As more providers turn to telemedicine, it’s pertinent that organizations understand the level of HIPAA compliance required from the organization as a “covered entity” and the vendor as a “business associate.” Seek out a HIPAA-compliant platform that is easy for you and the patient to utilize and that interfaces with your EMR/documentation system. For a more thorough discussion regarding potential risks to consider and appropriate steps to take when choosing a telemedicine vendor, review Choosing a HIPAA-Compliant Telehealth Service.
Telemedicine Best Practices
It may be difficult to establish the exact point when a physician-patient relationship begins with telemedicine. The Federation of State Medical Boards (FSMB) states that the physician-patient relationship is “clearly established” once the physician agrees to diagnose and treat the patient and the patient agrees to be treated, whether or not an in-person encounter has occurred. When practicing telemedicine, the FSMB recommends that a physician:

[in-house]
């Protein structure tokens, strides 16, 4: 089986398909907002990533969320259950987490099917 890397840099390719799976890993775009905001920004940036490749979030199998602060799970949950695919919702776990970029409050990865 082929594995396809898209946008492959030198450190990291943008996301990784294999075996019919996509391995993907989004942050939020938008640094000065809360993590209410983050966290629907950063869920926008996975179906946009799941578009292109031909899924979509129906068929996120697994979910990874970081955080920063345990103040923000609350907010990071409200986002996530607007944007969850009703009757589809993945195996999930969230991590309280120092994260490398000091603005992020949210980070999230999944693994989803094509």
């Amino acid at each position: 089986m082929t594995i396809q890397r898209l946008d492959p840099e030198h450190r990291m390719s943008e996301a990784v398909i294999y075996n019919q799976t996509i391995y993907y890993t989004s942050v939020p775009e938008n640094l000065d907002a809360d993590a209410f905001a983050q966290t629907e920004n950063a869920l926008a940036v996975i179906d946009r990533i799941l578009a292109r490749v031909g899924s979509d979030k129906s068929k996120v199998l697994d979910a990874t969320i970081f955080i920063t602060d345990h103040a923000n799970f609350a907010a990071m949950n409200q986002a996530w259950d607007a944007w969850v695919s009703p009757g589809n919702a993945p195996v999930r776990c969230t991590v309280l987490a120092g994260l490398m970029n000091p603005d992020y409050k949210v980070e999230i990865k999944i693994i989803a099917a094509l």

- Verify the location and identity of the patient to the extent possible;
- Provide and validate your own credentials to the patient, i.e. medical license or other clinical qualifications; and
- Disclose communication and treatment methods to patients and obtain consent where appropriate.
Ensure that you know your state’s applicable telemedicine laws. Some states may require a pre-existing relationship or an in-person physical exam in addition to an exam conducted via telemedicine.